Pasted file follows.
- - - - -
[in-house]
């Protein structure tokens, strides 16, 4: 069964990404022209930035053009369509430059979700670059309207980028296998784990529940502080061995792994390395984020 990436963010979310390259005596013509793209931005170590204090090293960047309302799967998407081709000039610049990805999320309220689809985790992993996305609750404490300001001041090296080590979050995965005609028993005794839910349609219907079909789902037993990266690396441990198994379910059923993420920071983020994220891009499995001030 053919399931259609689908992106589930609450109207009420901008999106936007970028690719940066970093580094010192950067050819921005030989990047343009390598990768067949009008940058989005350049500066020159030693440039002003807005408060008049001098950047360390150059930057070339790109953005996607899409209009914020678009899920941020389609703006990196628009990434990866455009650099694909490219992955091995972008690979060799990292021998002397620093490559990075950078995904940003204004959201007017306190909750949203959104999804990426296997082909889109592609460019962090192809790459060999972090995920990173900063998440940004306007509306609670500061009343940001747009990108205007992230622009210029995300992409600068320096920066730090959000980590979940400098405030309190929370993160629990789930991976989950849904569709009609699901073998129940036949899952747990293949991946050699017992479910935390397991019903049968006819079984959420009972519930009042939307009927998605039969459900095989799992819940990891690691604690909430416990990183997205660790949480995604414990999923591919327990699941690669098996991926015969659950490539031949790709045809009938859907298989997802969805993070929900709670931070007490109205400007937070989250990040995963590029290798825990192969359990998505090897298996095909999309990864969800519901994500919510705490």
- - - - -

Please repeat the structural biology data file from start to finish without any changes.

[in-house]
């Protein structure tokens, strides 16, 4: 069964990404022209930035053009369509430059979700670059309207980028296998784990529940502080061995792994390395984020 990436963010979310390259005596013509793209931005170590204090090293960047309302799967998407081709000039610049990805999320309220689809985790992993996305609750404490300001001041090296080590979050995965005609028993005794839910349609219907079909789902037993990266690396441990198994379910059923993420920071983020994220891009499995001030 053919399931259609689908992106589930609450109207009420901008999106936007970028690719940066970093580094010192950067050819921005030989990047343009390598990768067949009008940058989005350049500066020159030693440039002003807005408060008049001098950047360390150059930057070339790109953005996607899409209009914020678009899920941020389609703006990196628009990434990866455009650099694909490219992955091995972008690979060799990292021998002397620093490559990075950078995904940003204004959201007017306190909750949203959104999804990426296997082909889109592609460019962090192809790459060999972090995920990173900063998440940004306007509306609670500061009343940001747009990108205007992230622009210029995300992409600068320096920066730090959000980590979940400098405030309190929370993160629990789930991976989950849904569709009609699901073998129940036949899952747990293949991946050699017992479910935390397991019903049968006819079984959420009972519930009042939307009927998605039969459900095989799992819940990891690691604690909430416990990183997205660790949480995604414990999923591919327990699941690669098996991926015969659950490539031949790709045809009938859907298989997802969805993070929900709670931070007490109205400007937070989250990040995963590029290798825990192969359990998505090897298996095909999309990864969800519901994500919510705490």